Treatment with antidepressants increases the risk of suicidal thoughts and behavior in patients age 24 and younger, according to proposed changes to the drugs’ labels unveiled Wednesday by federal health officials.
However, mental health experts are worried that additional warnings about the risk of suicides linked to antidepressants could curtail their use and ultimately do more harm than good.
The proposed changes would expand a warning now on the labels that applies only to children and adolescents treated with the drugs.
The Food and Drug Administration put forth its plan to update the drug labels early Wednesday at the start of a meeting of outside advisers convened to discuss the proposal. The changes also would include a recommendation that patients of all ages be carefully monitored, especially when beginning antidepressant treatment.
Adding “black box” or other warnings could scare off doctors, parents and patients from the drugs, mental health experts caution. They warn that people with untreated depression — about half of those who suffer from the disease — face an estimated 15 percent greater likelihood of death by suicide.
“My concern is that by not simply promoting good standards of care and by putting on a black-box label, the FDA may unwittingly limit further access to care,” said Dr. Carolyn Robinowitz, president-elect of the American Psychiatric Association.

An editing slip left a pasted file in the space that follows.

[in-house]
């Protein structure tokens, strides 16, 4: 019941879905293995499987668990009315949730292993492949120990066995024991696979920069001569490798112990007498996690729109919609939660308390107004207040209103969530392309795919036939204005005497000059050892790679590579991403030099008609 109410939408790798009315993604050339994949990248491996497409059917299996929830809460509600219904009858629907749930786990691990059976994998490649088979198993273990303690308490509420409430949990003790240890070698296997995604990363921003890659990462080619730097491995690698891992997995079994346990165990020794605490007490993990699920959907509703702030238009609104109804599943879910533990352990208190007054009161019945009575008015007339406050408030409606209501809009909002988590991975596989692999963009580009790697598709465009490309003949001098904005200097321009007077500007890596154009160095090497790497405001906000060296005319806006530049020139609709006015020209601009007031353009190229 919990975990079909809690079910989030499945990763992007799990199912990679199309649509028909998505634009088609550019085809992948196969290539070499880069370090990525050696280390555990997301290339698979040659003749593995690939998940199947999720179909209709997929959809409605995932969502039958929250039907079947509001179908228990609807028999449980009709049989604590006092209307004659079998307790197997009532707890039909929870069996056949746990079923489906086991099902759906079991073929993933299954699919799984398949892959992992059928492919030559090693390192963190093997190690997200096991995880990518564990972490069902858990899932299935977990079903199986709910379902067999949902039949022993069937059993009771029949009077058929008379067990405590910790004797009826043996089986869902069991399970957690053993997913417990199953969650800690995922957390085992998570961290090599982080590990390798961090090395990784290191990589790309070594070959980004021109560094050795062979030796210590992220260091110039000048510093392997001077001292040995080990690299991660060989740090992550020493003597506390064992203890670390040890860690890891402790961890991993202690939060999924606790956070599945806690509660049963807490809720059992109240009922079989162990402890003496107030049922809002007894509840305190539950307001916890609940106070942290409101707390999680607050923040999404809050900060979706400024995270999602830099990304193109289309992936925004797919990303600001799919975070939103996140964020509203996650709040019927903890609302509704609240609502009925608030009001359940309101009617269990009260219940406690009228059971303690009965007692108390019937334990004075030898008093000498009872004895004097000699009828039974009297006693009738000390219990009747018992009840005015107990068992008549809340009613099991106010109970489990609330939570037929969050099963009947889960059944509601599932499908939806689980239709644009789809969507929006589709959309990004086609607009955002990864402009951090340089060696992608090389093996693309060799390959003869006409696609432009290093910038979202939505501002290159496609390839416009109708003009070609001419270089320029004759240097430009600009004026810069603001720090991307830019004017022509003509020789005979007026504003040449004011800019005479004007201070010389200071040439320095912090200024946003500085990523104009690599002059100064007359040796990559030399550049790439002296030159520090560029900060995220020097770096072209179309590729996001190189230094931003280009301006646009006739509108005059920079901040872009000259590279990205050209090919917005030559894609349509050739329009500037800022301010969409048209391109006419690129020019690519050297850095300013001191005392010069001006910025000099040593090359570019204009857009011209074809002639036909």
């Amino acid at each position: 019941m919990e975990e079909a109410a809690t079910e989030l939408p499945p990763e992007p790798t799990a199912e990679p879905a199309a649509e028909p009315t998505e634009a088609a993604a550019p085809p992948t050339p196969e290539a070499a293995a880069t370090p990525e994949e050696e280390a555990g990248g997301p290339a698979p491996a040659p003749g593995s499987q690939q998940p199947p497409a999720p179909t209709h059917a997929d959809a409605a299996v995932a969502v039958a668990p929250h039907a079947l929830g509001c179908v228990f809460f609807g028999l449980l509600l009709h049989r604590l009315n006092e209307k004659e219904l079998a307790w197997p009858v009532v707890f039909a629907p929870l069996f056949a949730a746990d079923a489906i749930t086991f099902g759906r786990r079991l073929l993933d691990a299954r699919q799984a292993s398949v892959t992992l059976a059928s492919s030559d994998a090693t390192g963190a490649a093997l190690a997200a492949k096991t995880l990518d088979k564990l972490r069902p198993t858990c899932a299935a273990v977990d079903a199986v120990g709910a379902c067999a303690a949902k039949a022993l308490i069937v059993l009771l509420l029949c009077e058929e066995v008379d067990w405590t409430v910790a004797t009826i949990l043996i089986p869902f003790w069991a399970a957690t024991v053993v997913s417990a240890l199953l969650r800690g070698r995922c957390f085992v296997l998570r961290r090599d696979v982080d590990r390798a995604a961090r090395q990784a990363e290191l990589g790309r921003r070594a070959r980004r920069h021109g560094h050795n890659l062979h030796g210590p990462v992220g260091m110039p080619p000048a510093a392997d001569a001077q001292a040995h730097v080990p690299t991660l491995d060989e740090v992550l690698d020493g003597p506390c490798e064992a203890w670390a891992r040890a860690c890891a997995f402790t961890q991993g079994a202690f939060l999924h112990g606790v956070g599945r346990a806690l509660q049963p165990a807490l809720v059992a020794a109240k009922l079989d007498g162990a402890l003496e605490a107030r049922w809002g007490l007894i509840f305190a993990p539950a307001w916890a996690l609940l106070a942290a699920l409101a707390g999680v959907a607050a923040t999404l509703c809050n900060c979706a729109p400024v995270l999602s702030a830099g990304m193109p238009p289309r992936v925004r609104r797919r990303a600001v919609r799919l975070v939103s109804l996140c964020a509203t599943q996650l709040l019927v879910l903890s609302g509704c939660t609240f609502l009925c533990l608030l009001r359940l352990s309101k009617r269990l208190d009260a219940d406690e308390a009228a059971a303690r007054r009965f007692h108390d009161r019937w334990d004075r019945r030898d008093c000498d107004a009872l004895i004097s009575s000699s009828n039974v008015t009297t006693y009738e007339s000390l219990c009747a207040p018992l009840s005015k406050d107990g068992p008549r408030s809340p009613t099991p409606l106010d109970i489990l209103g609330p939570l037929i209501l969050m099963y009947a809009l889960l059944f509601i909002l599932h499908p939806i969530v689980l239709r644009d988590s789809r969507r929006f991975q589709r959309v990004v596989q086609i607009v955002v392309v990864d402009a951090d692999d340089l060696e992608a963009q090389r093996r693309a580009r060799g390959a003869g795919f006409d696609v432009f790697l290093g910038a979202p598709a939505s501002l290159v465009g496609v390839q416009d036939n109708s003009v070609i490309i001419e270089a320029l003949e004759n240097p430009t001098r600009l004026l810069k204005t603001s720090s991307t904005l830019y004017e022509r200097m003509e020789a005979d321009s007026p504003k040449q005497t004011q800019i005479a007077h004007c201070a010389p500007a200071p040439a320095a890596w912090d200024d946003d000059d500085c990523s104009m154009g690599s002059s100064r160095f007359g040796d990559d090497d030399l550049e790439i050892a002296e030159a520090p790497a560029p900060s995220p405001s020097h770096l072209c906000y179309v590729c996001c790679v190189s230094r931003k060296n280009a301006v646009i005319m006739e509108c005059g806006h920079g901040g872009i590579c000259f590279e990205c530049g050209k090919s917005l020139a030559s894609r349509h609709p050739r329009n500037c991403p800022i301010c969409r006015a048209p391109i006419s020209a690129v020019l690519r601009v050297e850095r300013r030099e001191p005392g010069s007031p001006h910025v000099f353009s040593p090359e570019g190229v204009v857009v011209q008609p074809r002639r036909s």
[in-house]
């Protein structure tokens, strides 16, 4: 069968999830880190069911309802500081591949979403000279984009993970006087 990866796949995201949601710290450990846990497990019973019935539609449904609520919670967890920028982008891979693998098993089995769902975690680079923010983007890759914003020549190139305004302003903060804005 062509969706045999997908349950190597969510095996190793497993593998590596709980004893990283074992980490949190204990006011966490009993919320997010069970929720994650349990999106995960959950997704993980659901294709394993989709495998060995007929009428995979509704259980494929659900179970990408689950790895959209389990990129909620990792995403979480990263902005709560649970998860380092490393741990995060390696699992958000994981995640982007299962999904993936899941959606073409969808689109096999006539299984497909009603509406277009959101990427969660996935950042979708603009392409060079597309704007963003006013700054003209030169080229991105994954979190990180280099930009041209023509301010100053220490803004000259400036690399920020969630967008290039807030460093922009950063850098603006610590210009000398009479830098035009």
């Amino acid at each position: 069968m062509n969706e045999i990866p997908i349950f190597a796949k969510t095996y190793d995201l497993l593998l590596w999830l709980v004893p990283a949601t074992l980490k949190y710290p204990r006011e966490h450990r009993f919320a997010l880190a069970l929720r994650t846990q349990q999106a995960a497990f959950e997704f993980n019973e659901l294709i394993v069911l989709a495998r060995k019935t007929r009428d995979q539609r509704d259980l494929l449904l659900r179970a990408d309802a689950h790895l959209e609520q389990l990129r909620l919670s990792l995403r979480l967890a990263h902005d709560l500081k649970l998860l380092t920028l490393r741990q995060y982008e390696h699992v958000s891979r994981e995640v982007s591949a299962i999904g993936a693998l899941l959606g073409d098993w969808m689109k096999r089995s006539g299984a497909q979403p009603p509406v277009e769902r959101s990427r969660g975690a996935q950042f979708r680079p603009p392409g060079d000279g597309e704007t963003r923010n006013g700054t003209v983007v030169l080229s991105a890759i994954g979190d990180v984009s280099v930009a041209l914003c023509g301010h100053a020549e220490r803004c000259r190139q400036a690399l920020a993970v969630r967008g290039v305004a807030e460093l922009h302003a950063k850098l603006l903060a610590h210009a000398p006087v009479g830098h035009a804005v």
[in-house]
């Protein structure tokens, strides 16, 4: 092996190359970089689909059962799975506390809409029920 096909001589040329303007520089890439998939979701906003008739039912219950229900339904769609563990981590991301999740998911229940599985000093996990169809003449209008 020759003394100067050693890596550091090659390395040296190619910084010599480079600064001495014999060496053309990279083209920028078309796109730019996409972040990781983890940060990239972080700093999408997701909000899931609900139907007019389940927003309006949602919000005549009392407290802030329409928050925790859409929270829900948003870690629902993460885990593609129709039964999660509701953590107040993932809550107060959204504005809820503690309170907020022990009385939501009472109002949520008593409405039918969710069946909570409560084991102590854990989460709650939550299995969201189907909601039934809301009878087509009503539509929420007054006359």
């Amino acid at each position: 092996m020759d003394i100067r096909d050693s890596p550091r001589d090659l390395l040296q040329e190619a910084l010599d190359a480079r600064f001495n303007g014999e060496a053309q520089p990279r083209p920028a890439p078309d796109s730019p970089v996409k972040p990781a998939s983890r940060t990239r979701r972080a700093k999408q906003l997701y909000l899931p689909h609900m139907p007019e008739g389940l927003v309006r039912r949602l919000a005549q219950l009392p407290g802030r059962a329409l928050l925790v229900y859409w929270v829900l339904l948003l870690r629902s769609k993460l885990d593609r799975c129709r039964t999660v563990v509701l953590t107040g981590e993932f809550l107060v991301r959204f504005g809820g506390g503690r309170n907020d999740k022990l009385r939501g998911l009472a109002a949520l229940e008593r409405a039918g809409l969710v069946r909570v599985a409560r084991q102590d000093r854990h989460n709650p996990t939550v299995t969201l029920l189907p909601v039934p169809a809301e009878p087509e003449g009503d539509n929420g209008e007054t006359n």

However, use of antidepressants continues to grow, with nearly 190 million prescriptions dispensed in the United States last year, according to IMS Health, a health care information company. That suggests doctors have placed more weight on the long-term benefits of the drugs than on any short-term risks, Dr. Thomas Laughren, director of the FDA’s division of psychiatry products, told panelists.
The Food and Drug Administration recently completed a mass review of 372 studies involving about 100,000 patients and 11 antidepressants, including Lexapro, Zoloft, Prozac and Paxil. When the results are analyzed by age, it becomes clear there is an elevated risk for suicidal thoughts and behavior among adults 18 to 25 that approaches that seen in children, the FDA said in documents released ahead of Wednesday’s scheduled meeting of its psychopharmacologic drugs advisory committee.
The effects of antidepressants on adults from 25 to 64 were mixed, leading the FDA to conclude the drugs had a neutral effect on suicidal behavior for them but possibly lowers the risk of suicidal thoughts. Overall, the risks appear to decline with age and are lessened for seniors, even if the numbers don’t explain why, the FDA said.
The FDA analysis will be incorporated in future changes to antidepressant labels, but the agency wants to first discuss its plans with its outside advisers.
In May, GlaxoSmithKline and the FDA warned Paxil may raise the risk of suicidal behavior in young adults too and changed the drug’s label to reflect that risk.